Here Abba Father has the idea of God being our Superior. When we say “Our Father,” what we’re really saying is “God, You are above us. You deserve all honor and respect. You are not subject to us. We are subject to You. You don’t obey us. We obey You.” We find this echoed several times. Ephesians 4 (There is) 6 one God and Father of all, who is above all, and through all, and in you all. 1 Corinthians 8:6 “yet for us there is one God, the Father, of whom are all things, and we for Him.” By the way, the one person who lived this perfectly was Jesus Christ. He always honored and obeyed His Father. Hebrews 5:8 “though He was a Son, yet He learned obedience by the things which He suffered.”

Once again, this is also increasingly hard in our culture to understand where fathers have lost all respect and authority. For several reasons – they are just as guilty or clueless or just another male-mom. Let’s look at each one of them briefly:

  • Just as guilty: If you yourself have issues, how can you tell your children to behave? No wonder your kids don’t honor you.
  • Clueless: If you are like the typical TV dad, can’t do anything right and always the last one to get it, is it any wonder your children don’t respect and obey you?
  • Male-mom: Please don’t misunderstand – Yes, 2 Corinthians 1:3 describes God as “the Father of mercies and God of all comfort” but we can do that without becoming a second mom. God designed every family to have only one mom, a caregiver and nurturer. Dad should invoke authority and respect. My kids know that I love them and I am gentle with them but they also have a healthy fear of me. So also with God.

Listen carefully – When we pray “Our Father in heaven,” we are telling God that He is the boss. He is in charge and He has authority over us. We will obey and respect Him.

Application: What do you think when you say “Our Father in Heaven?” Are you acknowledging that God is your superior? Are you willing to submit to Him and obey Him? Are you willing to affirm – “Father knows best?”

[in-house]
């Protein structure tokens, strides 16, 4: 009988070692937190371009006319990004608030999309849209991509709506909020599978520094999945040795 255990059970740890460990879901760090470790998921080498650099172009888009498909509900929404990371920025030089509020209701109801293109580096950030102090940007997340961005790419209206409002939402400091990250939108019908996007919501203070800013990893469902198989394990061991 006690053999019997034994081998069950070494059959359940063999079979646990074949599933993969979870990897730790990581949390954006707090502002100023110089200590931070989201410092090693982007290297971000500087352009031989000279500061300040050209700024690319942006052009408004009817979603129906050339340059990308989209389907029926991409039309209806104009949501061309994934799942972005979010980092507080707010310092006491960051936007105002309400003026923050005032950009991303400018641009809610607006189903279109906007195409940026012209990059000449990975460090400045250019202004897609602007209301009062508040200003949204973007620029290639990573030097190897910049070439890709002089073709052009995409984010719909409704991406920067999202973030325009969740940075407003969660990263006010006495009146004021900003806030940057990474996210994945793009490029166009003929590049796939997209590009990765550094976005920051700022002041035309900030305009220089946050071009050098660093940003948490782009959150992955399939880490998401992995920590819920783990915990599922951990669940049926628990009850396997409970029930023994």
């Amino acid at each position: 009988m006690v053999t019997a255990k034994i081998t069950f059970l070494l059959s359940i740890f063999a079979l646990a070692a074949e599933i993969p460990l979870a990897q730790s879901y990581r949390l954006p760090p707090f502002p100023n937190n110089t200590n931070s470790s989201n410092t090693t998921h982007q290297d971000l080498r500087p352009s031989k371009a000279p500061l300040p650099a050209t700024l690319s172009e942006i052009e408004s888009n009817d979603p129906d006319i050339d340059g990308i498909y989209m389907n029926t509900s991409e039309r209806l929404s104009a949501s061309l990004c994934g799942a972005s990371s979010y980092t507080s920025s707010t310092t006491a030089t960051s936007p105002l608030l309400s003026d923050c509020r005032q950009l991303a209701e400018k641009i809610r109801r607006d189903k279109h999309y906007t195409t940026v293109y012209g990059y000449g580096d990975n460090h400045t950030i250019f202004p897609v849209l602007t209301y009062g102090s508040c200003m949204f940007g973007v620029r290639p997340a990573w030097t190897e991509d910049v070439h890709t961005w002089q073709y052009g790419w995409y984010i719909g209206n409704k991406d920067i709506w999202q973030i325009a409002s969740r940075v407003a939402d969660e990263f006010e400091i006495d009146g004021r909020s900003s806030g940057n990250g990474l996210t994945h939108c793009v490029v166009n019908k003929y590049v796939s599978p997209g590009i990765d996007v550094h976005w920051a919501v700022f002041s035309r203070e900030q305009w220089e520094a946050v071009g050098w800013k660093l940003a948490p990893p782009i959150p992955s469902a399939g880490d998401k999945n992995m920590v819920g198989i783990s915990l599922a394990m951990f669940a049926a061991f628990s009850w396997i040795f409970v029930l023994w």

3. Abba Father means God is our Redeemer.

Isaiah 63:16 “Doubtless You are our Father…You, O LORD, are our Father; Our Redeemer from Everlasting is Your name.”

Here Abba Father has the idea of God being our Redeemer. When we say “Our Father,” what we’re really saying is “God, You are our Redeemer. We are in a mess and we need you to rescue us and set us free. You are our only hope.” The greatest example of this is found in Exodus 4 when God sent Moses to free His people Israel from slaver in Egypt – 22 Then you shall say to Pharaoh, “Thus says the LORD: ‘Israel is My son, My firstborn. 23 So I say to you, let My son go that he may serve Me. But if you refuse to let him go, indeed I will kill your son, your firstborn.’” By the way, was God bluffing? No. When Pharaoh refused to let God’s people go, every male firstborn of man and livestock died the night of the Passover.

Once again, this is also increasingly hard in our culture to understand where fathers have checked out. So many children have no fathers to defend and recuse their sons/daughters.

Illustration: Third grade was a rough year for life. Mom got really sick and was in the hospital for months. Dad had to take care of her and preach and travel to make ends meet. It was a dark period in my life. To top it all, my teacher in 3rd grade was not nice. She was mistreating me, playing favoritism. I had lost all self-worth. I say that carefully because I am a teacher/principal and I have a very high regard for teachers. My mom was a teacher. Dad saw my report card and he wasn’t happy. He asked my why I wasn’t paying attention. I told him I was. He asked me if I sat up front? I told him that the teacher did not have a seat for me. She told me to see who is absent and take their seat for the day. He asked a few more questions. Nothing more was said. Next day, I saw him going to the office. I thought I was in big trouble. I wasn’t. In fact, the principal realized what was happening and what this teacher was doing. Things were different from then.

That’s how God our Father is. He killed His own firstborn to rescue us from His own wrath. He is our Redeemer. When you come to Him for help, He doesn’t sit back and judge you. He immediately comes to your rescue.

Invitation: Is God your Father? This prayer is not just about imitation but participation. When we are in Christ, this becomes our prayer. Are you in Christ